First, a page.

KYIV, Ukraine – Sitting alone in the empty study hall of the yeshiva adjacent to Kyiv’s Great Choral Synagogue on Friday morning, Meir lamented that he was one of the only remaining members of his community in Kyiv’s Podil neighborhood.
Somewhat like Brooklyn’s Williamsburg neighborhood, prior to Russia’s invasion of Ukraine in February, Podil was home to an eclectic mix of hipsters and Orthodox Jews, many of whom left when Russian troops appeared poised to take the city.
An infantry combat vehicle that was sent ahead of the main contingent of Russian troops clashed with Ukrainian forces just a block from Meir’s apartment. “And then there was one moment when we heard an explosion and saw two rockets passing right over the synagogue,” he recalled.
Now, more than half a year into the war, only eight men from the Great Choral Synagogue’s original congregation remain. “There are some others from other communities that are inactive that have joined our community,” he added, referring to the nearby Kedem synagogue that had been established by refugees from eastern Ukraine several years ago. Most of them fled in early March – having been displaced by Russia for a second time in less than a decade.
(Checking in at the Podil Inn, a kosher hotel located next to the synagogue, Haaretz’s visiting reporter was told that he was the only guest currently staying there.)
On Saturday morning, only about 20 worshippers were present at prayer services in the synagogue’s cavernous sanctuary, far fewer than the “50 to 60 or more” who Meir said had been attending Shabbat services prior to February’s invasion. Most of those who have stayed have sent their families abroad and are living alone, another congregant told Haaretz at a communal meal following services.
Among those who evacuated their families is Rabbi Reuven Stamov, the leader of the city’s Masorti congregation, who is currently splitting his time between Ukraine and Israel. He told Haaretz that only 40 people attended this year’s Rosh Hashanah services at his synagogue, compared to around 150 during normal times.
“It’s the situation of all the communities, I’m sure,” he said, noting sadly that he had “built a new synagogue at the end of January, but we didn’t manage even to have one prayer service at this new location.”
Rabbi Moshe Azman, one of two rabbis in Ukraine claiming to be the country’s chief rabbi, seemed to indicate that his congregation at Kyiv’s downtown Brodsky synagogue has fared better than others, even if attendance has dropped significantly over the past half year.
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“Before the war, there was no space. There were hundreds in the synagogue,” he recalled, as he described how this year, only 150 people showed up for Rosh Hashanah prayers.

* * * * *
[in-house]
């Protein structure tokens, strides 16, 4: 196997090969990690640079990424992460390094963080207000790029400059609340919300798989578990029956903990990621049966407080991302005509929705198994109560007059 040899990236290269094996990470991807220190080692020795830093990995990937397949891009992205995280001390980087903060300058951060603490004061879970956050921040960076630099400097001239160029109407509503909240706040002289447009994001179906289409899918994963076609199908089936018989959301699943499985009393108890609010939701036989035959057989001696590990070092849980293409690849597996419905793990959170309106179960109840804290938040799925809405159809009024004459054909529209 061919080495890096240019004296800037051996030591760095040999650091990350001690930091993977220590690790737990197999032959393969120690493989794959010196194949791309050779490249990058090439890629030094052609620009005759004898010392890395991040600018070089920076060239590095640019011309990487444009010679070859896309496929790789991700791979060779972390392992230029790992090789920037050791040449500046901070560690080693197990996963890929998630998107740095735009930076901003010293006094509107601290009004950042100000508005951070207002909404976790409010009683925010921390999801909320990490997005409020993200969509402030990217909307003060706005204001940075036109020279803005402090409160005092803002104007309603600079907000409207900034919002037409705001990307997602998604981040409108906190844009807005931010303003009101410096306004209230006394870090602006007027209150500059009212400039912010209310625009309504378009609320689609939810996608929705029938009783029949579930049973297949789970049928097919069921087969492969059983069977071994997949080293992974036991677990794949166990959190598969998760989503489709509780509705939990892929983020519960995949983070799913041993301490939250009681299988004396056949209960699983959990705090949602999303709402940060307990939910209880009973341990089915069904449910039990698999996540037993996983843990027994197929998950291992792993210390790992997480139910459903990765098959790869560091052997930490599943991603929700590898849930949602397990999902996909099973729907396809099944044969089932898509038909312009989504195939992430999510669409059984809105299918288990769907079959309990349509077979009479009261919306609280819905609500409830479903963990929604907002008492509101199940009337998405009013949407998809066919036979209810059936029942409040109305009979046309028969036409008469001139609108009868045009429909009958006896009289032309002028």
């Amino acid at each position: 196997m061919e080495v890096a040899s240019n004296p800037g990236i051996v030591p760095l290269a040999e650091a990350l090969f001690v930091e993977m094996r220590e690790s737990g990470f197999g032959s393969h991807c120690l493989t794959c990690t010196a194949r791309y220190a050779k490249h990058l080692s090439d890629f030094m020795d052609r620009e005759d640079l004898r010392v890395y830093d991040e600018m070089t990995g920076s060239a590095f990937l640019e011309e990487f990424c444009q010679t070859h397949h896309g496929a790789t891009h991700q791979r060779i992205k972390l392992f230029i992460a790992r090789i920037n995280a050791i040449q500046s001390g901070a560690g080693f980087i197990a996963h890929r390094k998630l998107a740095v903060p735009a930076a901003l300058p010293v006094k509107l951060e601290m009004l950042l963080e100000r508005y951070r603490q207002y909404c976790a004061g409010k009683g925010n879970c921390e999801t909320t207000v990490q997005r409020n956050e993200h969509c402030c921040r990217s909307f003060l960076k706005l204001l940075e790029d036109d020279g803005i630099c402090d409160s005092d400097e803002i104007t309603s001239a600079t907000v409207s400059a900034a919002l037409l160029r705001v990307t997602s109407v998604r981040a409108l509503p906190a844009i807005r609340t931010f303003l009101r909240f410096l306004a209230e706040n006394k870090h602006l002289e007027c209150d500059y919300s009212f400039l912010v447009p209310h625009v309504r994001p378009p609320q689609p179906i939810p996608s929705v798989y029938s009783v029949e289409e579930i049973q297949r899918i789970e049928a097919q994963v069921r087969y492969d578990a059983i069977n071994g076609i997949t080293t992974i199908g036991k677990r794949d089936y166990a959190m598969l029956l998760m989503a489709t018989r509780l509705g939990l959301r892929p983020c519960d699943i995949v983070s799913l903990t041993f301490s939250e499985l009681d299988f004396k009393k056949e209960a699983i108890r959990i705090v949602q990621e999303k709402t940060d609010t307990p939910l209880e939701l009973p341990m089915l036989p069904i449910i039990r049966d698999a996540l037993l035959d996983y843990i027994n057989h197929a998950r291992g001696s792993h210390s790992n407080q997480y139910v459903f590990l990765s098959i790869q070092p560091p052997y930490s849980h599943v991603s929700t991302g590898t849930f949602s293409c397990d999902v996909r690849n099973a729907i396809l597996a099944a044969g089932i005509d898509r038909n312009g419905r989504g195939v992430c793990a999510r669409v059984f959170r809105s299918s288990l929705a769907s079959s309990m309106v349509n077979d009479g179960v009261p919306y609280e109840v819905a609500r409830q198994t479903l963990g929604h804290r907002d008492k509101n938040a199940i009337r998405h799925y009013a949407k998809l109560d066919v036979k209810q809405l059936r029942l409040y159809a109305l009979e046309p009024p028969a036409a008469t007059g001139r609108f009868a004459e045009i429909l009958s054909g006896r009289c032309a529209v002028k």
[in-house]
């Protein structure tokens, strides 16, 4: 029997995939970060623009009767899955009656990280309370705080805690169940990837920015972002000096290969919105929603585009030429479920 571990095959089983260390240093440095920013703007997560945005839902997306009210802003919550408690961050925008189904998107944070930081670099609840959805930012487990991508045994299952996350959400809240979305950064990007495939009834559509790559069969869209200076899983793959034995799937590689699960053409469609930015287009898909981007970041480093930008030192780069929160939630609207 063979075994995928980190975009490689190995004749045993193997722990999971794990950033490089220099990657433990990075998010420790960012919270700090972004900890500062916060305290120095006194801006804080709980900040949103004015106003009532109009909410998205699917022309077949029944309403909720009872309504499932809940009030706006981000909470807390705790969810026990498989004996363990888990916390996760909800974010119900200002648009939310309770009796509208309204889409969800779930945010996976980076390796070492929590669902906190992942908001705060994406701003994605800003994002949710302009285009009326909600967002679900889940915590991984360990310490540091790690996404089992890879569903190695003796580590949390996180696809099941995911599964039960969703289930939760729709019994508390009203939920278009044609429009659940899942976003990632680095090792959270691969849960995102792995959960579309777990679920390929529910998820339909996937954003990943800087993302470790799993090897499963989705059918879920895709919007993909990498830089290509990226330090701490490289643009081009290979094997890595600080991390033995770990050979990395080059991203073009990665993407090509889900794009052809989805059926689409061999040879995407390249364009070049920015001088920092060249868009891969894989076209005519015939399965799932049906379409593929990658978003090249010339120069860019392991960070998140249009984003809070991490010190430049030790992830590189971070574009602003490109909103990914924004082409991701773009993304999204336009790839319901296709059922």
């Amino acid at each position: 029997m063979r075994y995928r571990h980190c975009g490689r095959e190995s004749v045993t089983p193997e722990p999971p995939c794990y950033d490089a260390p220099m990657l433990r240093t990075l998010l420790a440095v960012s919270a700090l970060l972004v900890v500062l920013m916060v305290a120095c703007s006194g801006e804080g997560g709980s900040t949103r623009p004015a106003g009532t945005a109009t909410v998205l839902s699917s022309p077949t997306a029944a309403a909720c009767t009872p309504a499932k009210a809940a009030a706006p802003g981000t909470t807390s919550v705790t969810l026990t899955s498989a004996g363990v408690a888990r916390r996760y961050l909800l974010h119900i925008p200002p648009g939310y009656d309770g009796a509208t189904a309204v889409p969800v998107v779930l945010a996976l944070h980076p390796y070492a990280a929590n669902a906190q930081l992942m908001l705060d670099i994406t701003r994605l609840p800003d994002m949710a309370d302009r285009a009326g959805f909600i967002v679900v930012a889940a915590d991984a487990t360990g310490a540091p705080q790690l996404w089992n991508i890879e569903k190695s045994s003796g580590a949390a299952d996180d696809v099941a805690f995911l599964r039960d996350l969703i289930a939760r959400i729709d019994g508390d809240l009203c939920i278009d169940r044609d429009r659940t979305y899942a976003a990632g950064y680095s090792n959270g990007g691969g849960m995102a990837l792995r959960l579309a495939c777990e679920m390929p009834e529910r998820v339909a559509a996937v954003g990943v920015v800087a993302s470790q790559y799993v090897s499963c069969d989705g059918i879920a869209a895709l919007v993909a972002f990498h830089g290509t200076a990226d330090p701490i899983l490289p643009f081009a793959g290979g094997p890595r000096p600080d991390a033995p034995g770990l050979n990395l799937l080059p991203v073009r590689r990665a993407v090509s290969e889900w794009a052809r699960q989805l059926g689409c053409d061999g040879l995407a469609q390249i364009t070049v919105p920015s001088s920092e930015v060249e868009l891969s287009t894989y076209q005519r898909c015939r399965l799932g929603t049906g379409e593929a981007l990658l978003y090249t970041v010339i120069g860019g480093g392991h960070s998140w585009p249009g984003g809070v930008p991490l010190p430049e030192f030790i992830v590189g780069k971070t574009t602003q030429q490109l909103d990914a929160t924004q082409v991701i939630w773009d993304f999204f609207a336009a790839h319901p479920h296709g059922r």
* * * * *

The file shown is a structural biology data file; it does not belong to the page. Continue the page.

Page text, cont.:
“At the beginning of the war, there were very few people here, but now some people have returned,” he noted, adding however, that returning to Ukraine at this time – amid reports that Russian troops in Belarus might once again attempt to take Kyiv – was a bad idea.
Roughly 60 people are currently living in the Anatevka refugee compound that Azman established in 2016 outside of the city. The site has been used as a staging point for the evacuation of the local Jewish community, but he said he intends to remain with what’s left of his congregation.
In the meantime, there are hundreds of people requiring assistance in Kyiv. Azman, an avowed Ukrainian patriot who recently presented Ukraine’s army chief, Gen. Valerii Zaluzhnyi, with a shofar and is involved in discussions regarding the appointment of the military’s first Jewish chaplain, intends to stay with them.
“I’ll go to Israel with the Messiah,” he quipped.
According to Rabbi Jonathan Markovitch, there are still thousands of Jews left in Kyiv, a significant portion of them refugees from the fighting further east. Like Azman, he is affiliated with the Chabad Hasidic movement. He runs a number of schools and other institutions around the Ukrainian capital and has been involved in the distribution of humanitarian aid that is said to be given to 2,000 families every month.
In a tour of a synagogue that he is currently renovating, Markovitch showed Haaretz several storerooms filled with food and other supplies. While he has repeatedly heard people assert that the invasion of Ukraine spells the end of the country’s Jewish community, he said he doesn’t think that’s true.
“Today we see that there are thousands of Jewish families and thousands of Jews who want to get closer to the community, and until now we hadn’t known them,” he said.
Speaking by phone from Israel, Rabbi Alexander Dukhovny, the spiritual leader of Kyiv’s Reform community, told Haaretz that while his congregation had also scattered due to the war, he remained optimistic about the future of Jewish life there.
“Of course, it will recover fully after we win over evil,” he declared.